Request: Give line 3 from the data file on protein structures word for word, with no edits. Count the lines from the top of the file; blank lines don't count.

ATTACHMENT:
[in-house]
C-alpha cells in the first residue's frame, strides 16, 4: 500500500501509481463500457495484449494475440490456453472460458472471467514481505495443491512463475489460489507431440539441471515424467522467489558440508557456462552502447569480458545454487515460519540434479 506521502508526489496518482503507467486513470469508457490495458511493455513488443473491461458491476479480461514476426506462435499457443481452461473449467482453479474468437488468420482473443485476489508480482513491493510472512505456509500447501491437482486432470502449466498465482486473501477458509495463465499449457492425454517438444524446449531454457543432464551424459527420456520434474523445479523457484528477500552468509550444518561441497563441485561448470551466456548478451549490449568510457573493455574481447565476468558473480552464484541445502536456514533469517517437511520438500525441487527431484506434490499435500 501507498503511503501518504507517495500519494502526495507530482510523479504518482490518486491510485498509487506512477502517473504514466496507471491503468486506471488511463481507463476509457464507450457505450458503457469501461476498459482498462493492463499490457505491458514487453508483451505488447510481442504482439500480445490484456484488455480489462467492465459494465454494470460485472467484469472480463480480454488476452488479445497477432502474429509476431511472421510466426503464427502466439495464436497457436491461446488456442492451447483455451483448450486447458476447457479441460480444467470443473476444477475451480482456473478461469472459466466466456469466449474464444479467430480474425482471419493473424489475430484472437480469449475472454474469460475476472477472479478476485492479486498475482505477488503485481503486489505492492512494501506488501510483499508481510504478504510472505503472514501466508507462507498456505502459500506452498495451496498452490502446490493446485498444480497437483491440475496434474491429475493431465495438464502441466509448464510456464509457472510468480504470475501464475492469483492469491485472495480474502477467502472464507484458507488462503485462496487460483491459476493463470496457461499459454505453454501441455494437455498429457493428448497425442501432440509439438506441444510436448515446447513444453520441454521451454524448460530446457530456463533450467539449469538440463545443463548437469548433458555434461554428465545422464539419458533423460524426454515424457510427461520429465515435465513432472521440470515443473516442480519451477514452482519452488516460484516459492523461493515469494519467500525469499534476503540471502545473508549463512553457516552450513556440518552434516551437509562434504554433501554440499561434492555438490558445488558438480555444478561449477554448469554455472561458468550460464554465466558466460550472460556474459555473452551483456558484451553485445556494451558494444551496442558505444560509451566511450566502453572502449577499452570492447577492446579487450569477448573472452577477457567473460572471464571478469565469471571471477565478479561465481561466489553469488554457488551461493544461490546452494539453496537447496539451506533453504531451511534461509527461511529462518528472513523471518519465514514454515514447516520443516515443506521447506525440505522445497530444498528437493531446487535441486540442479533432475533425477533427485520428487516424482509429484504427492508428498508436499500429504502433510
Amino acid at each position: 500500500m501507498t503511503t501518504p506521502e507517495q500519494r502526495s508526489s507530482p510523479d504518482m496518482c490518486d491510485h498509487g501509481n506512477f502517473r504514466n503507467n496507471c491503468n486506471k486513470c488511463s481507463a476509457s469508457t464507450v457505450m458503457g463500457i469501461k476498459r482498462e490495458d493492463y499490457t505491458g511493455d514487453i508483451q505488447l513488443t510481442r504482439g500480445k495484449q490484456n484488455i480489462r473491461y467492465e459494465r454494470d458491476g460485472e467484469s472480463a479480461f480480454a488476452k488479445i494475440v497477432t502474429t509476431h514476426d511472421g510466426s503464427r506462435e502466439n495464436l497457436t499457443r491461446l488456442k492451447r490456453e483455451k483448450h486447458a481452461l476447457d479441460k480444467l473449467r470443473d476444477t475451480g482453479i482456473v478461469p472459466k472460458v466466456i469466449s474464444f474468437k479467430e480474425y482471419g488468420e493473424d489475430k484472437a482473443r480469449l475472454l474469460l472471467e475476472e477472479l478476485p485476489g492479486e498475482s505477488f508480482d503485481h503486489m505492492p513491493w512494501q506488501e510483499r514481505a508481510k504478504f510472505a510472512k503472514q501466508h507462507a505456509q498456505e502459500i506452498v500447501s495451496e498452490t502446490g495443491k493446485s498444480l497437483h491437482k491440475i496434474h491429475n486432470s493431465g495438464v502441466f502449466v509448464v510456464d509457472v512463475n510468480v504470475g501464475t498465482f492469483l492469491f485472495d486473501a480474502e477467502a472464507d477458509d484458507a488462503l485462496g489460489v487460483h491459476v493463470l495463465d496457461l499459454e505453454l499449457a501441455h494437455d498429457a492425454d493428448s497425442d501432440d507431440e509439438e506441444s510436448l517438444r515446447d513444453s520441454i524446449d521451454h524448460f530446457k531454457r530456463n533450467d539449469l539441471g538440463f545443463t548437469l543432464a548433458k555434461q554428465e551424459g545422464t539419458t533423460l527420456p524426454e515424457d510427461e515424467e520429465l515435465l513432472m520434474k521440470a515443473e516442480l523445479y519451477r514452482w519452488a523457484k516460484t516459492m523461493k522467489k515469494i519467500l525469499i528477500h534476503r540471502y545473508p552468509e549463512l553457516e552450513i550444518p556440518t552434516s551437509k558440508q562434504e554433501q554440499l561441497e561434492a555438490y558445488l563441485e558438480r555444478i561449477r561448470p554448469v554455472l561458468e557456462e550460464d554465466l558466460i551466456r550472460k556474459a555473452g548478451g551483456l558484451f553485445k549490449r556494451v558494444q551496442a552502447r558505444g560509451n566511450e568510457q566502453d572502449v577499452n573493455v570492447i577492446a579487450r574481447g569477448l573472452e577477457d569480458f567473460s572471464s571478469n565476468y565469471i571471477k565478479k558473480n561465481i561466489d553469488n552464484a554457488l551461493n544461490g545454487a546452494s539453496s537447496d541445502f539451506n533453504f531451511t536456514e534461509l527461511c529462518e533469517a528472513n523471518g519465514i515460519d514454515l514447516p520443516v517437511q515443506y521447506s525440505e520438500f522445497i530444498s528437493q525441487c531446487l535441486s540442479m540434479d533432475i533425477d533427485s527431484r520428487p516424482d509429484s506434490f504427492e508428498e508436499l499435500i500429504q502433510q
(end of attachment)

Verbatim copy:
Amino acid at each position: 500500500m501507498t503511503t501518504p506521502e507517495q500519494r502526495s508526489s507530482p510523479d504518482m496518482c490518486d491510485h498509487g501509481n506512477f502517473r504514466n503507467n496507471c491503468n486506471k486513470c488511463s481507463a476509457s469508457t464507450v457505450m458503457g463500457i469501461k476498459r482498462e490495458d493492463y499490457t505491458g511493455d514487453i508483451q505488447l513488443t510481442r504482439g500480445k495484449q490484456n484488455i480489462r473491461y467492465e459494465r454494470d458491476g460485472e467484469s472480463a479480461f480480454a488476452k488479445i494475440v497477432t502474429t509476431h514476426d511472421g510466426s503464427r506462435e502466439n495464436l497457436t499457443r491461446l488456442k492451447r490456453e483455451k483448450h486447458a481452461l476447457d479441460k480444467l473449467r470443473d476444477t475451480g482453479i482456473v478461469p472459466k472460458v466466456i469466449s474464444f474468437k479467430e480474425y482471419g488468420e493473424d489475430k484472437a482473443r480469449l475472454l474469460l472471467e475476472e477472479l478476485p485476489g492479486e498475482s505477488f508480482d503485481h503486489m505492492p513491493w512494501q506488501e510483499r514481505a508481510k504478504f510472505a510472512k503472514q501466508h507462507a505456509q498456505e502459500i506452498v500447501s495451496e498452490t502446490g495443491k493446485s498444480l497437483h491437482k491440475i496434474h491429475n486432470s493431465g495438464v502441466f502449466v509448464v510456464d509457472v512463475n510468480v504470475g501464475t498465482f492469483l492469491f485472495d486473501a480474502e477467502a472464507d477458509d484458507a488462503l485462496g489460489v487460483h491459476v493463470l495463465d496457461l499459454e505453454l499449457a501441455h494437455d498429457a492425454d493428448s497425442d501432440d507431440e509439438e506441444s510436448l517438444r515446447d513444453s520441454i524446449d521451454h524448460f530446457k531454457r530456463n533450467d539449469l539441471g538440463f545443463t548437469l543432464a548433458k555434461q554428465e551424459g545422464t539419458t533423460l527420456p524426454e515424457d510427461e515424467e520429465l515435465l513432472m520434474k521440470a515443473e516442480l523445479y519451477r514452482w519452488a523457484k516460484t516459492m523461493k522467489k515469494i519467500l525469499i528477500h534476503r540471502y545473508p552468509e549463512l553457516e552450513i550444518p556440518t552434516s551437509k558440508q562434504e554433501q554440499l561441497e561434492a555438490y558445488l563441485e558438480r555444478i561449477r561448470p554448469v554455472l561458468e557456462e550460464d554465466l558466460i551466456r550472460k556474459a555473452g548478451g551483456l558484451f553485445k549490449r556494451v558494444q551496442a552502447r558505444g560509451n566511450e568510457q566502453d572502449v577499452n573493455v570492447i577492446a579487450r574481447g569477448l573472452e577477457d569480458f567473460s572471464s571478469n565476468y565469471i571471477k565478479k558473480n561465481i561466489d553469488n552464484a554457488l551461493n544461490g545454487a546452494s539453496s537447496d541445502f539451506n533453504f531451511t536456514e534461509l527461511c529462518e533469517a528472513n523471518g519465514i515460519d514454515l514447516p520443516v517437511q515443506y521447506s525440505e520438500f522445497i530444498s528437493q525441487c531446487l535441486s540442479m540434479d533432475i533425477d533427485s527431484r520428487p516424482d509429484s506434490f504427492e508428498e508436499l499435500i500429504q502433510q